Images are encouraged throughout Western’s websites as they provide value and visual interest to the pages. However, presentation is important when choosing the images because they reflect the college, its programs and departments.
Images that do not meet the following standards will not be displayed or will be removed. Questions about specific images may be directed to firstname.lastname@example.org.
Resolution and Size for Drupal Websites
Use this list to determine if your images are formatted correctly for the web.
- Images should be used at 100 percent of their size at 72 dpi to provide the best loading time for the page.
- Images should be added to the Media folder then linked correctly to display responsively for mobile devices.
- The size of the image should be such that any wrapping text is still legible. Images that are extremely horizontal or vertical are more difficult to fit in the format for the website.
- On pages where there are multiple images (such as a group of cards, or a directory listing), the images should be the same size and quality.
- It is important to keep the file size as small as possible to ensure that the page loads quickly. In most cases, this can be done by making sure that the physical size of the actual file is the same as the size it should be displayed on the screen.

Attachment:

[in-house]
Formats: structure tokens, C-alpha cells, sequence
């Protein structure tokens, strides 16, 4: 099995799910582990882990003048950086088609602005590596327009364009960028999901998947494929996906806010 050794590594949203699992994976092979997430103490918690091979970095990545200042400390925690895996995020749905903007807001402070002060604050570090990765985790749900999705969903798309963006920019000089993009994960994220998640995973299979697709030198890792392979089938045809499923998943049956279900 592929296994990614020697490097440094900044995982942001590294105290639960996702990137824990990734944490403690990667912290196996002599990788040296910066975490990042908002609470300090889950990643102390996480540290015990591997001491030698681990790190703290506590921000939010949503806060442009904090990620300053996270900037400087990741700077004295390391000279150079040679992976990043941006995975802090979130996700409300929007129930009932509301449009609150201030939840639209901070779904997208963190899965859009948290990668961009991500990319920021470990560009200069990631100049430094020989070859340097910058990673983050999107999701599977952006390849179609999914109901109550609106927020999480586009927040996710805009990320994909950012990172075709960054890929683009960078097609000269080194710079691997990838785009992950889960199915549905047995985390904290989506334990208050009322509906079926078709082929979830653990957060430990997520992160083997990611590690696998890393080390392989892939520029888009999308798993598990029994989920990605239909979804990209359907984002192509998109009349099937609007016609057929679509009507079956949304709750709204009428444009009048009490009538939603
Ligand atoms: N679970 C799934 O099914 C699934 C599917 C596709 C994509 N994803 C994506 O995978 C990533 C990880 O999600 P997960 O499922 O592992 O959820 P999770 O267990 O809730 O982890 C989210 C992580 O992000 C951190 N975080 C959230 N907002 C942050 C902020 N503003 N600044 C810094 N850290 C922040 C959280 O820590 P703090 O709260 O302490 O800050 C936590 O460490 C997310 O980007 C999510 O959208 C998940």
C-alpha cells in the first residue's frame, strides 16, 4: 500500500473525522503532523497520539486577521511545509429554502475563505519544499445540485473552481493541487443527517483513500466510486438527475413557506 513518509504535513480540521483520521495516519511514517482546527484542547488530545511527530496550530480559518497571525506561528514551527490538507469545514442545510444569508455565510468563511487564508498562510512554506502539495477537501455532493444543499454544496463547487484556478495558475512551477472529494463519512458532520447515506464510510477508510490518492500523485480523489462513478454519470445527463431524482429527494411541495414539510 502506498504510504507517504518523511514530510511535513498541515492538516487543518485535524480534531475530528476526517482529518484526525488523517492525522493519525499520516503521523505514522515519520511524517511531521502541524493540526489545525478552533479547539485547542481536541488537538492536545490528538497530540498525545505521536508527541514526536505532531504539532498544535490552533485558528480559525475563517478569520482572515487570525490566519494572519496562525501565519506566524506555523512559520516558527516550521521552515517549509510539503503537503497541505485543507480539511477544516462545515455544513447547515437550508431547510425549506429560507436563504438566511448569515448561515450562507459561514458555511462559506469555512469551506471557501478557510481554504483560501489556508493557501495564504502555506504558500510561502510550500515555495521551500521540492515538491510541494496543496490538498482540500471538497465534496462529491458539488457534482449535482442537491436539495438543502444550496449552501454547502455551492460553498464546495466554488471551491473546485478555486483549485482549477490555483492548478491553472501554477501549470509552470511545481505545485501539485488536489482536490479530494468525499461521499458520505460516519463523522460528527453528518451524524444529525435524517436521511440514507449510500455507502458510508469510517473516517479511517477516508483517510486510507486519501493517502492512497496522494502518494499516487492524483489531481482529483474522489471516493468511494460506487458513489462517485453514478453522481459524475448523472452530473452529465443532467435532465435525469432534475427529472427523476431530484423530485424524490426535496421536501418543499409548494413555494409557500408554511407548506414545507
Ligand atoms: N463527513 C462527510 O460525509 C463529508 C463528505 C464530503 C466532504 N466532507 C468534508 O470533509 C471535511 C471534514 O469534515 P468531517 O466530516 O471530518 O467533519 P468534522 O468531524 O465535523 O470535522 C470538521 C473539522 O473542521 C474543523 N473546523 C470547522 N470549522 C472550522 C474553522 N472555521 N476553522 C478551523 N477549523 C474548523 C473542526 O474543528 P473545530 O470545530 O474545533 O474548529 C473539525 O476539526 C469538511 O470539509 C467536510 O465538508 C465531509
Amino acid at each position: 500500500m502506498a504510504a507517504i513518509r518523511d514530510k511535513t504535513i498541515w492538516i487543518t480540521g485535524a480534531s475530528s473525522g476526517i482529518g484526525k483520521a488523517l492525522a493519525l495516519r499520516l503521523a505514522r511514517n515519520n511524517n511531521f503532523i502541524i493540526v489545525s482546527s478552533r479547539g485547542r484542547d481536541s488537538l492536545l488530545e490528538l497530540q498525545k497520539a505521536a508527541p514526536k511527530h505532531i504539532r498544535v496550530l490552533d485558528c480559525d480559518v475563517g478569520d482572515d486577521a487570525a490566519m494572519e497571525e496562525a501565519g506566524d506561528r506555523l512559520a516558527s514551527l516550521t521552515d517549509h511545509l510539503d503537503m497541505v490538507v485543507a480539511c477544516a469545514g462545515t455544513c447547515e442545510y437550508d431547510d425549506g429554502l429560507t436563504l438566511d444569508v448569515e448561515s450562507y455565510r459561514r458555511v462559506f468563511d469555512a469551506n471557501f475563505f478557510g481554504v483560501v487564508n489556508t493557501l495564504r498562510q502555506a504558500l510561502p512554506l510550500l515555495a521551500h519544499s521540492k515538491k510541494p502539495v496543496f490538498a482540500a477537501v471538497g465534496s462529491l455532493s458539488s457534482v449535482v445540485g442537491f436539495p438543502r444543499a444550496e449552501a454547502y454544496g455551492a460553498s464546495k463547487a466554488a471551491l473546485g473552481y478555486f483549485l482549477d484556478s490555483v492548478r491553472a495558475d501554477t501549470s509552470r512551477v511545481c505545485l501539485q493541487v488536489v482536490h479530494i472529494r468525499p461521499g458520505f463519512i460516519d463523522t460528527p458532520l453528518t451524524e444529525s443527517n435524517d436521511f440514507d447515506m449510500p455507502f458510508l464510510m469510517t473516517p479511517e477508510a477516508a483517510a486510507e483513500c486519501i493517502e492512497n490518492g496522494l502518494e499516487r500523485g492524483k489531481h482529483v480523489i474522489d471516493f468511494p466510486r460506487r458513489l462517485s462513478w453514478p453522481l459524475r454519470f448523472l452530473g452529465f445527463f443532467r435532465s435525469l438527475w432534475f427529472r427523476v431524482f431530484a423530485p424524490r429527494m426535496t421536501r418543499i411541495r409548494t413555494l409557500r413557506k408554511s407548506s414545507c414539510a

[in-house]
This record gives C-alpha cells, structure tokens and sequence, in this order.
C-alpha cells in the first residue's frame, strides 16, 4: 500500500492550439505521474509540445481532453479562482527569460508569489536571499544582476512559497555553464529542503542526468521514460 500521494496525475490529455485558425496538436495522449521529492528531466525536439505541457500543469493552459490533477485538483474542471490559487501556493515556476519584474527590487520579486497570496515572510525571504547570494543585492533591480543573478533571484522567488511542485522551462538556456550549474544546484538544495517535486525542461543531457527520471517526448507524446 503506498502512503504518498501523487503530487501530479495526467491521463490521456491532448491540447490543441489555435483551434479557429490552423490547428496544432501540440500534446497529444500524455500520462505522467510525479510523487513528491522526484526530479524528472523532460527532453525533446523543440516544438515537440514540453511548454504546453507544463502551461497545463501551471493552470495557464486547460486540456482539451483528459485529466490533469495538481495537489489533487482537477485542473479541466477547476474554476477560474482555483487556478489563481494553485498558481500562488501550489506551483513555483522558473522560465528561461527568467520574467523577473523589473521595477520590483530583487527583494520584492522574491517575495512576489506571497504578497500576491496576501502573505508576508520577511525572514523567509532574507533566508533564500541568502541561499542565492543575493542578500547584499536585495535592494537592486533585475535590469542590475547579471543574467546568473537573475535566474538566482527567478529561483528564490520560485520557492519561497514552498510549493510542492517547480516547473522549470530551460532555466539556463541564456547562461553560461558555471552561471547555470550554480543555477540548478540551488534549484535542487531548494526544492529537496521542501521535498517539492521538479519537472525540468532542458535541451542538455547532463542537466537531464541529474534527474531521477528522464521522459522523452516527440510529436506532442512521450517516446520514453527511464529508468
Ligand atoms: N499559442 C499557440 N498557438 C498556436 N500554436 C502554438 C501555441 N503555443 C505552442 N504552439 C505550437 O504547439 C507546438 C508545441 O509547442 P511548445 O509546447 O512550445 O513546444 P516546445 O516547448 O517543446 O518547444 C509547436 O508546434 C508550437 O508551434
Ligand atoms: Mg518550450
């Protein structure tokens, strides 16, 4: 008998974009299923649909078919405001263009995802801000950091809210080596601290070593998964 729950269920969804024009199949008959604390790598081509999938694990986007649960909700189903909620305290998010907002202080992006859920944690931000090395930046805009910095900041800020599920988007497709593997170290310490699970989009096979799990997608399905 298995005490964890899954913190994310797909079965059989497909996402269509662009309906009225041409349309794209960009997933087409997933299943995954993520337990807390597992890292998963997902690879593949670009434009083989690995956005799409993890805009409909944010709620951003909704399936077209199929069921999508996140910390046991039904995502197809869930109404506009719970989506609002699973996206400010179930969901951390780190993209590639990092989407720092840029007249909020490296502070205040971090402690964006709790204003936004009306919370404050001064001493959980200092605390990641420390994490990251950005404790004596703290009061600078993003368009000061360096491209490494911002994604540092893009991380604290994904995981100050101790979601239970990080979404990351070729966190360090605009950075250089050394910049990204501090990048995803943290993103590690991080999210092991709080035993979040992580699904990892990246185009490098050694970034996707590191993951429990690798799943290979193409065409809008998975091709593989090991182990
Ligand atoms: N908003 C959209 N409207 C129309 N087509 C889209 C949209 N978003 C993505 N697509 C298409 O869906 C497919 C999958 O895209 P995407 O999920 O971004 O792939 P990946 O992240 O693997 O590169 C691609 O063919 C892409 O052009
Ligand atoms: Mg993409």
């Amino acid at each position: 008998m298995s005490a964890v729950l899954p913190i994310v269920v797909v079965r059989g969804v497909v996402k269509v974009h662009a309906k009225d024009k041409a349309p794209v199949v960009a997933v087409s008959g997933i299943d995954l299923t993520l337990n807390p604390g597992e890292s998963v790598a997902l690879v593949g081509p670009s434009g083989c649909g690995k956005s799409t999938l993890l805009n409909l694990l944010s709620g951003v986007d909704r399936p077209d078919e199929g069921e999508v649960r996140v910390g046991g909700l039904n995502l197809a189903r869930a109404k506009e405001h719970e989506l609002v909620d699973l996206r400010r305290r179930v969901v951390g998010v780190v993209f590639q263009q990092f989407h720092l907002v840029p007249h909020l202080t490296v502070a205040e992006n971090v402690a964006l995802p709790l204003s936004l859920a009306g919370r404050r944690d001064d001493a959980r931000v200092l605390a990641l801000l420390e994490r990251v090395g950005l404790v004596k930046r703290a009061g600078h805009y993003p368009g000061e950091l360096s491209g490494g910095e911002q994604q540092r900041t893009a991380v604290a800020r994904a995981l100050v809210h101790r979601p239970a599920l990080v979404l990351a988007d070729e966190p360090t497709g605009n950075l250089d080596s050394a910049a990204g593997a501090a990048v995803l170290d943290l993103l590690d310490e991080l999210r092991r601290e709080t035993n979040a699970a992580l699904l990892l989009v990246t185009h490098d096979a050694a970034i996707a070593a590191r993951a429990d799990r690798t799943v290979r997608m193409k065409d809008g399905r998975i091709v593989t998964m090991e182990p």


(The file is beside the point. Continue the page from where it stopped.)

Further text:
Note: While it is possible to resize an image using HTML code, it is not a best practice, as it dilutes the quality of the image and often results in a longer page load.
Images should be used in a format most technically suited for the image type.
- JPG/JPEG: The preferred format for posting photography online. JPG/JPEG images can contain millions of colors and can be compressed to your desired size. These sizes are recommended:
- Photoshop Quality level 80 - small images.
- Photoshop Quality level 60 - large images.
- GIF: Generally used for non-photographic images of 256 colors or less, such as logos, icons and arrows.
- PNG: Non-compressed images that should be used if their file size is comparable to that of a JPG.
Rules of thumb:
- Images used on the website must be less than 1MB. (30-80kb is preferred).
- Most images used in blocks can be cropped and resized 4:3 ratios, or 600px x 400px.
- Header images should be sized 1500w x 350t with the action taking place in the center third of the image, both horizontally and vertically. The average header image saved at 72dpi is approximately 300k in size. Avoid images of text when possible, as often text is not legible when the image is displayed on a phone or other small device.